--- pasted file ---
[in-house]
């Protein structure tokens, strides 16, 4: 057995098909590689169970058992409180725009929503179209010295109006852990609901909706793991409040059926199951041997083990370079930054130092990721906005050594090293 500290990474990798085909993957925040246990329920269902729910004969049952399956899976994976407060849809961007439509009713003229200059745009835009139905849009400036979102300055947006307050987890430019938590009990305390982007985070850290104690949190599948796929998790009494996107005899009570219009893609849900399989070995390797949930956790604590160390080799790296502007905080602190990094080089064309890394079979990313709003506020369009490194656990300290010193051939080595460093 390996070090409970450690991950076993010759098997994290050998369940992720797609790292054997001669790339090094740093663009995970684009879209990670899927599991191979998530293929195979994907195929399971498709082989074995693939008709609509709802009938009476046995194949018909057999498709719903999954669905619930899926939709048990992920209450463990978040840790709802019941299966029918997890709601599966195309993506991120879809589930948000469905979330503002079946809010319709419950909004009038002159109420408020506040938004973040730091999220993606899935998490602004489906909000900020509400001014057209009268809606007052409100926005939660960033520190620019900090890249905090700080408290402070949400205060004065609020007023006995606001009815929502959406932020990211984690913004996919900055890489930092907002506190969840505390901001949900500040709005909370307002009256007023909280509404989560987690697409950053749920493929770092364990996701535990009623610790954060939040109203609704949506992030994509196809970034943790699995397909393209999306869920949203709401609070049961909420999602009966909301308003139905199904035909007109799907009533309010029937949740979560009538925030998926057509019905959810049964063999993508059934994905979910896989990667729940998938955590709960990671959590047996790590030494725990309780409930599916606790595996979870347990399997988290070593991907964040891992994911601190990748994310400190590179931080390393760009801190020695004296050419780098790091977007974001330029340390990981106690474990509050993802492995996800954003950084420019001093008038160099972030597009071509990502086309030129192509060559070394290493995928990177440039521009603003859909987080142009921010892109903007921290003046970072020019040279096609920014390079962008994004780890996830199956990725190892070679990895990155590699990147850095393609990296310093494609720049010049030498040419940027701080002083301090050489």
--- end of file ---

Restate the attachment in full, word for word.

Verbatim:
[in-house]
């Protein structure tokens, strides 16, 4: 057995098909590689169970058992409180725009929503179209010295109006852990609901909706793991409040059926199951041997083990370079930054130092990721906005050594090293 500290990474990798085909993957925040246990329920269902729910004969049952399956899976994976407060849809961007439509009713003229200059745009835009139905849009400036979102300055947006307050987890430019938590009990305390982007985070850290104690949190599948796929998790009494996107005899009570219009893609849900399989070995390797949930956790604590160390080799790296502007905080602190990094080089064309890394079979990313709003506020369009490194656990300290010193051939080595460093 390996070090409970450690991950076993010759098997994290050998369940992720797609790292054997001669790339090094740093663009995970684009879209990670899927599991191979998530293929195979994907195929399971498709082989074995693939008709609509709802009938009476046995194949018909057999498709719903999954669905619930899926939709048990992920209450463990978040840790709802019941299966029918997890709601599966195309993506991120879809589930948000469905979330503002079946809010319709419950909004009038002159109420408020506040938004973040730091999220993606899935998490602004489906909000900020509400001014057209009268809606007052409100926005939660960033520190620019900090890249905090700080408290402070949400205060004065609020007023006995606001009815929502959406932020990211984690913004996919900055890489930092907002506190969840505390901001949900500040709005909370307002009256007023909280509404989560987690697409950053749920493929770092364990996701535990009623610790954060939040109203609704949506992030994509196809970034943790699995397909393209999306869920949203709401609070049961909420999602009966909301308003139905199904035909007109799907009533309010029937949740979560009538925030998926057509019905959810049964063999993508059934994905979910896989990667729940998938955590709960990671959590047996790590030494725990309780409930599916606790595996979870347990399997988290070593991907964040891992994911601190990748994310400190590179931080390393760009801190020695004296050419780098790091977007974001330029340390990981106690474990509050993802492995996800954003950084420019001093008038160099972030597009071509990502086309030129192509060559070394290493995928990177440039521009603003859909987080142009921010892109903007921290003046970072020019040279096609920014390079962008994004780890996830199956990725190892070679990895990155590699990147850095393609990296310093494609720049010049030498040419940027701080002083301090050489």